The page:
======================
50 amp solar controller
======================

 

 

 

Now the Parts List

 

AASolar

 

3x 150 watt solar panels (450 watt array)
5x C12V156 12v 156ah deep cycle battery (12v 780ah bank) 
1x Tracer MPPT 40A solar controller (Get the A series, not the BN series) 

 

Solar panel roof mounts and cables appropriate for 40 amps. This will probably mean a pair of cables for each panel. 

 

Jaycar
So you have two options there for the inverter. 
I highly recommend you get this one https://www.jaycar.co.nz/2000-watt-12vdc-to-230vac-pure-sine-wave-inverter/p/MI5710 

 

It means you will be able to temporarily use an appliance that draws more power, and is a great price. 

 

But you could also use this and not use the solar controller part 
https://www.jaycar.co.nz/1000w-pure-sine-wave-inverter-with-30a-solar-regulator/p/MI5722 

 

The jaycar solar controller+inveter all-in-one units are not MPPT and this means if its cloudy you wont capture much energy at all from the sun. The 30A controller portion is also not big enough for the array you need. Which would mean again dropping down by two panel sizes to 100 watts x3 and then doubling your battery bank size again to make up for it.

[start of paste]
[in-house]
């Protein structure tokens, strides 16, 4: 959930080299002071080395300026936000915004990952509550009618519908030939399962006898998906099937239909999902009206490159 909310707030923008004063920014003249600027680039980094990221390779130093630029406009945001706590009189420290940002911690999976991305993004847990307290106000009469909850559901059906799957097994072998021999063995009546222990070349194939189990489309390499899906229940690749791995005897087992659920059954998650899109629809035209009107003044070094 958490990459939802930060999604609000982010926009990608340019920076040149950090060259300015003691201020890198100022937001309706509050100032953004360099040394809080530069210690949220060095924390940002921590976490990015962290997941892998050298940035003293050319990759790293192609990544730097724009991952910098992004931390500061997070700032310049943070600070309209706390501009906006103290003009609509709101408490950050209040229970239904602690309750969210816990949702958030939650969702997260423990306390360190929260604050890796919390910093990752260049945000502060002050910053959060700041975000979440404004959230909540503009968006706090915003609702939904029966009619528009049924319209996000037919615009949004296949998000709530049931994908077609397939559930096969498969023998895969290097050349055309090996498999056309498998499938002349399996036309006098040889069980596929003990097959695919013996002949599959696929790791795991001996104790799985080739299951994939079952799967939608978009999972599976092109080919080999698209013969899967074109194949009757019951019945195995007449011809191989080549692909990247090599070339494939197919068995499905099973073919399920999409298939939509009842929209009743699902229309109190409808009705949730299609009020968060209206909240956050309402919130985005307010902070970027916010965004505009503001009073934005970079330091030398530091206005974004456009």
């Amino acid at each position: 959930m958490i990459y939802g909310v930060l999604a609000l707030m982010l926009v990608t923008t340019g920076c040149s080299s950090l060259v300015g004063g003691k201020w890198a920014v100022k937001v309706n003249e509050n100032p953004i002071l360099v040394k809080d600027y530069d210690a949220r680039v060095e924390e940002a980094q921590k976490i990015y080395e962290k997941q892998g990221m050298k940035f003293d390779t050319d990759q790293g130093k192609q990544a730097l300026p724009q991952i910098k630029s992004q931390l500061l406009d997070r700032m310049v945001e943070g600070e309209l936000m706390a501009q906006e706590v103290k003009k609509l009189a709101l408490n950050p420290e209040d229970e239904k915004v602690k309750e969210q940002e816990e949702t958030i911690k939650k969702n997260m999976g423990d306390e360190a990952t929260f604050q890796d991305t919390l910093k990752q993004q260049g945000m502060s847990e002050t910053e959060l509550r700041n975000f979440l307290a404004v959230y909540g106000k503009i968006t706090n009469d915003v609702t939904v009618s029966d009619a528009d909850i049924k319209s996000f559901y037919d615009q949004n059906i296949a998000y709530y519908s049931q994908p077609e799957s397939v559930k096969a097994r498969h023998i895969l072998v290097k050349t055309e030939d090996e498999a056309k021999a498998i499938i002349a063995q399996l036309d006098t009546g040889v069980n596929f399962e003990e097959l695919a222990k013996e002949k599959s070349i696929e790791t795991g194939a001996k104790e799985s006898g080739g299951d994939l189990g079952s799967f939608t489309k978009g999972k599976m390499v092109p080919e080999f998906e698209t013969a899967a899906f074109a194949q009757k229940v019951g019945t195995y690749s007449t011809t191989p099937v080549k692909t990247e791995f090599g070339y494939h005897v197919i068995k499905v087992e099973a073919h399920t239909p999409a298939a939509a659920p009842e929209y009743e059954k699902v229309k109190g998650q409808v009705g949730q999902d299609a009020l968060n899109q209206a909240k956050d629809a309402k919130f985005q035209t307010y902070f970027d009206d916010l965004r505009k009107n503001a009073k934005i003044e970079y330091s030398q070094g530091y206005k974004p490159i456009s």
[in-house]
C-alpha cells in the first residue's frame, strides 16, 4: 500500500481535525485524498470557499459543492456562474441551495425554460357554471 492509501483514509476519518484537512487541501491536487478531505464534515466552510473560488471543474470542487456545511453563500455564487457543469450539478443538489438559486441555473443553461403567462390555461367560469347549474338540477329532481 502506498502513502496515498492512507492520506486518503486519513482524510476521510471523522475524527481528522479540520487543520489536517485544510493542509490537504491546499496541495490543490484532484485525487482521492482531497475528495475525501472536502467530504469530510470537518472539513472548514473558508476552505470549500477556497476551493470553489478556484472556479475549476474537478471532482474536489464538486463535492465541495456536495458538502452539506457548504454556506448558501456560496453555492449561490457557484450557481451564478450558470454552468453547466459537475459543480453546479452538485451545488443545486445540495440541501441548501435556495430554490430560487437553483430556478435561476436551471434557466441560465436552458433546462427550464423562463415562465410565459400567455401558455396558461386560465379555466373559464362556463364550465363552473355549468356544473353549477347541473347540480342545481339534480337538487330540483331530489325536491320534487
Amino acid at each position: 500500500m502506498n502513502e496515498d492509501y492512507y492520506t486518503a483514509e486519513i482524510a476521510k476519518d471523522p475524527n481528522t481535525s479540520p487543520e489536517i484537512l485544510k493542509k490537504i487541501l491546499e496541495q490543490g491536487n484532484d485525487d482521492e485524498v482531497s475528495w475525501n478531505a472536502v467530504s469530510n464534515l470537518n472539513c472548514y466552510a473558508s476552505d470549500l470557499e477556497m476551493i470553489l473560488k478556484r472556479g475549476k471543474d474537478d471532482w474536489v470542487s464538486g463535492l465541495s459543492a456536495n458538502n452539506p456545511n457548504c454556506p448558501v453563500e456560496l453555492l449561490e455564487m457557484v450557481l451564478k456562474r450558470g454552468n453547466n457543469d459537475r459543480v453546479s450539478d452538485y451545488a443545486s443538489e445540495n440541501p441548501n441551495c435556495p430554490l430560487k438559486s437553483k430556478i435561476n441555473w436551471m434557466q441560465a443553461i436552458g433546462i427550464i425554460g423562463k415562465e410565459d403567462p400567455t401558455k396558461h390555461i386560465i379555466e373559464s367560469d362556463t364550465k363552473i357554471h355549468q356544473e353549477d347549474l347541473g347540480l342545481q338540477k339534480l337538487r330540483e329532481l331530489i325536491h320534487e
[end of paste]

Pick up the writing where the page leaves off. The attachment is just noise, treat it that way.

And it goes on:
They are more suited for charging at a slower speed, and then only being used as an inverter maybe one day a week rather than 5 days a week because the solar controller wouldnt be able to keep up with the load you are drawing off the batteries. 

 

So using the jaycar all-in-one unit would be a lower price and you only need to use the inverter part. The solar controller part can still be done by the Tracer 40A MPPT A Series controller I recommend from AASolar. 

 

So my estimate is $4,200 all up. 

 

Because we dropped the solar panel array down, it means on a cloudy or overcast day your load consumption will still slightly exceed the capture capability of the solar panels. 
The good news is after 10 days of overcast, you will still be at a healthy 70% charge, and it will only take one full day of sun to top you back up to full charge. It is normal to get 10-15 days of constant cloudy weather at some times during the year - even here in sunny hawkes bay. But in reality for most of the year, you will usually get days of half sun, half cloud. But I urge you not to assume you can further undersize your panels or battery bank. 

 

Might be cheaper to get out the shovel and dig a trench for mains. 





Ray Taylor
Taylor Broadband (rural hawkes bay)
www.ruralkiwi.com

There is no place like localhost
For my general guide to extending your wireless network Click Here




2256 posts

Uber Geek


  #2003709 27-Apr-2018 19:17
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For the inverter, don't skimp on size. Many mains voltage devices need significantly more power than their wattage to start.

A 300W inverter will not start a 300W motor it probably won't start a 100W motor.

Other things like fluro light fittings and chargers often draw loads of current at startup. Inverters hate that and just shut down.




Electrician.

 

Location: Dunedin

 

 




51 posts

Master Geek


  #2003754 27-Apr-2018 20:53
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raytaylor: